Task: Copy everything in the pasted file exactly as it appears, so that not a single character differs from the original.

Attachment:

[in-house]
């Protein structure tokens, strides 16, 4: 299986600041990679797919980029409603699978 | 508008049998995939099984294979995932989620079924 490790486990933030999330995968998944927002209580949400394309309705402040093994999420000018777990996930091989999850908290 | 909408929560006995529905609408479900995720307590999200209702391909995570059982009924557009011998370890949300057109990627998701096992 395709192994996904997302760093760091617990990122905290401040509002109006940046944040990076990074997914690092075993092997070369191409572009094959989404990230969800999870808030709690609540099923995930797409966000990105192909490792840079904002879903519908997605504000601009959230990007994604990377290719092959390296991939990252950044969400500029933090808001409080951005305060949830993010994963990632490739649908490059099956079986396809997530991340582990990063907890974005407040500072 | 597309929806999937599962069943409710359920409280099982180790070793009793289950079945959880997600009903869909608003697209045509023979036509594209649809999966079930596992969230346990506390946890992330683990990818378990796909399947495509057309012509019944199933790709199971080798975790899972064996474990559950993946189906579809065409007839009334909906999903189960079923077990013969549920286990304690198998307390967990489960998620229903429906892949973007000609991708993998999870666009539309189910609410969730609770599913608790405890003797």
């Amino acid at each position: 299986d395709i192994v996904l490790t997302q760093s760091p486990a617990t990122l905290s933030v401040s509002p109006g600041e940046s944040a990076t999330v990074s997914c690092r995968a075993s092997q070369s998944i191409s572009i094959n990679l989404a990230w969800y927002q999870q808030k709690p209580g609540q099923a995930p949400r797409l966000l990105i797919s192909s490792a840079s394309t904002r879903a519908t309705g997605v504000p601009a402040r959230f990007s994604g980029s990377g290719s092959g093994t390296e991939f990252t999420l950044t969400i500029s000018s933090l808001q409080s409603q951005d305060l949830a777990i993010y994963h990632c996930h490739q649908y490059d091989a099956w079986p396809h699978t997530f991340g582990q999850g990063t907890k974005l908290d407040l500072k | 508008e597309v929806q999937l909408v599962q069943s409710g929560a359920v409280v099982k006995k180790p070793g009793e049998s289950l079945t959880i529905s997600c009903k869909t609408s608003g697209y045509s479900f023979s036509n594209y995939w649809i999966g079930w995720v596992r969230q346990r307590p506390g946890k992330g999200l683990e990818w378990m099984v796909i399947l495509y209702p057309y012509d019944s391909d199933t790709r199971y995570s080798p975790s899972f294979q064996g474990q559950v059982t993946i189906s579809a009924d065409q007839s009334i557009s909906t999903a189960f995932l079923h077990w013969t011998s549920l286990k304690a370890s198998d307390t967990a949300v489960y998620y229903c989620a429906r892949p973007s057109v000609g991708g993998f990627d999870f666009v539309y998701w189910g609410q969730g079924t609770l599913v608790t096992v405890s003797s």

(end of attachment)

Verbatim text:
[in-house]
């Protein structure tokens, strides 16, 4: 299986600041990679797919980029409603699978 | 508008049998995939099984294979995932989620079924 490790486990933030999330995968998944927002209580949400394309309705402040093994999420000018777990996930091989999850908290 | 909408929560006995529905609408479900995720307590999200209702391909995570059982009924557009011998370890949300057109990627998701096992 395709192994996904997302760093760091617990990122905290401040509002109006940046944040990076990074997914690092075993092997070369191409572009094959989404990230969800999870808030709690609540099923995930797409966000990105192909490792840079904002879903519908997605504000601009959230990007994604990377290719092959390296991939990252950044969400500029933090808001409080951005305060949830993010994963990632490739649908490059099956079986396809997530991340582990990063907890974005407040500072 | 597309929806999937599962069943409710359920409280099982180790070793009793289950079945959880997600009903869909608003697209045509023979036509594209649809999966079930596992969230346990506390946890992330683990990818378990796909399947495509057309012509019944199933790709199971080798975790899972064996474990559950993946189906579809065409007839009334909906999903189960079923077990013969549920286990304690198998307390967990489960998620229903429906892949973007000609991708993998999870666009539309189910609410969730609770599913608790405890003797």
């Amino acid at each position: 299986d395709i192994v996904l490790t997302q760093s760091p486990a617990t990122l905290s933030v401040s509002p109006g600041e940046s944040a990076t999330v990074s997914c690092r995968a075993s092997q070369s998944i191409s572009i094959n990679l989404a990230w969800y927002q999870q808030k709690p209580g609540q099923a995930p949400r797409l966000l990105i797919s192909s490792a840079s394309t904002r879903a519908t309705g997605v504000p601009a402040r959230f990007s994604g980029s990377g290719s092959g093994t390296e991939f990252t999420l950044t969400i500029s000018s933090l808001q409080s409603q951005d305060l949830a777990i993010y994963h990632c996930h490739q649908y490059d091989a099956w079986p396809h699978t997530f991340g582990q999850g990063t907890k974005l908290d407040l500072k | 508008e597309v929806q999937l909408v599962q069943s409710g929560a359920v409280v099982k006995k180790p070793g009793e049998s289950l079945t959880i529905s997600c009903k869909t609408s608003g697209y045509s479900f023979s036509n594209y995939w649809i999966g079930w995720v596992r969230q346990r307590p506390g946890k992330g999200l683990e990818w378990m099984v796909i399947l495509y209702p057309y012509d019944s391909d199933t790709r199971y995570s080798p975790s899972f294979q064996g474990q559950v059982t993946i189906s579809a009924d065409q007839s009334i557009s909906t999903a189960f995932l079923h077990w013969t011998s549920l286990k304690a370890s198998d307390t967990a949300v489960y998620y229903c989620a429906r892949p973007s057109v000609g991708g993998f990627d999870f666009v539309y998701w189910g609410q969730g079924t609770l599913v608790t096992v405890s003797s």